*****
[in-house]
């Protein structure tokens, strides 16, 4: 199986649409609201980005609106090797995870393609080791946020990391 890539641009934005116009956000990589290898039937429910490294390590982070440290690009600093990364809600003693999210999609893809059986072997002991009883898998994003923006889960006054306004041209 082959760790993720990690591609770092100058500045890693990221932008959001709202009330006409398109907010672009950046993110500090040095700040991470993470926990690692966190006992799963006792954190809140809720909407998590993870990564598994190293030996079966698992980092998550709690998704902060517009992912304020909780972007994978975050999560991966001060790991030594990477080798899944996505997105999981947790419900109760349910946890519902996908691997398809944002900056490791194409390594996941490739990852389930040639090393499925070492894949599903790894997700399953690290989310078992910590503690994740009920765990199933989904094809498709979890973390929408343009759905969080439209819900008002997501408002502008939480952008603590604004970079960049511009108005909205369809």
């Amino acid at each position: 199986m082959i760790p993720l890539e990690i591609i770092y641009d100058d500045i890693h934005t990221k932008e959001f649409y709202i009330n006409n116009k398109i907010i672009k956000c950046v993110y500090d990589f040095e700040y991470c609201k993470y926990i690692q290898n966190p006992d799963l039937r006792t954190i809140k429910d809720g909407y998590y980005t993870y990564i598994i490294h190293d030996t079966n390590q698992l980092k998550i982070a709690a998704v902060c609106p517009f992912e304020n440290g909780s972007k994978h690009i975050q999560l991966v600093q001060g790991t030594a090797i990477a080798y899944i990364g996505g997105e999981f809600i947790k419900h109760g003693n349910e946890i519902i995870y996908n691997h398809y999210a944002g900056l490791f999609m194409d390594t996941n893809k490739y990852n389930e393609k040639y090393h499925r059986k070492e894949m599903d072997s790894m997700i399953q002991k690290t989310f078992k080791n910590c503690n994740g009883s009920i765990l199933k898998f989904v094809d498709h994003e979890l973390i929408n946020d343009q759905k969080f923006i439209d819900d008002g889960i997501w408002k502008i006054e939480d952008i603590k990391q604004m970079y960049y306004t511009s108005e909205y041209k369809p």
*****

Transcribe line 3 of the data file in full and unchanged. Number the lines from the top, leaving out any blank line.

């Amino acid at each position: 199986m082959i760790p993720l890539e990690i591609i770092y641009d100058d500045i890693h934005t990221k932008e959001f649409y709202i009330n006409n116009k398109i907010i672009k956000c950046v993110y500090d990589f040095e700040y991470c609201k993470y926990i690692q290898n966190p006992d799963l039937r006792t954190i809140k429910d809720g909407y998590y980005t993870y990564i598994i490294h190293d030996t079966n390590q698992l980092k998550i982070a709690a998704v902060c609106p517009f992912e304020n440290g909780s972007k994978h690009i975050q999560l991966v600093q001060g790991t030594a090797i990477a080798y899944i990364g996505g997105e999981f809600i947790k419900h109760g003693n349910e946890i519902i995870y996908n691997h398809y999210a944002g900056l490791f999609m194409d390594t996941n893809k490739y990852n389930e393609k040639y090393h499925r059986k070492e894949m599903d072997s790894m997700i399953q002991k690290t989310f078992k080791n910590c503690n994740g009883s009920i765990l199933k898998f989904v094809d498709h994003e979890l973390i929408n946020d343009q759905k969080f923006i439209d819900d008002g889960i997501w408002k502008i006054e939480d952008i603590k990391q604004m970079y960049y306004t511009s108005e909205y041209k369809p």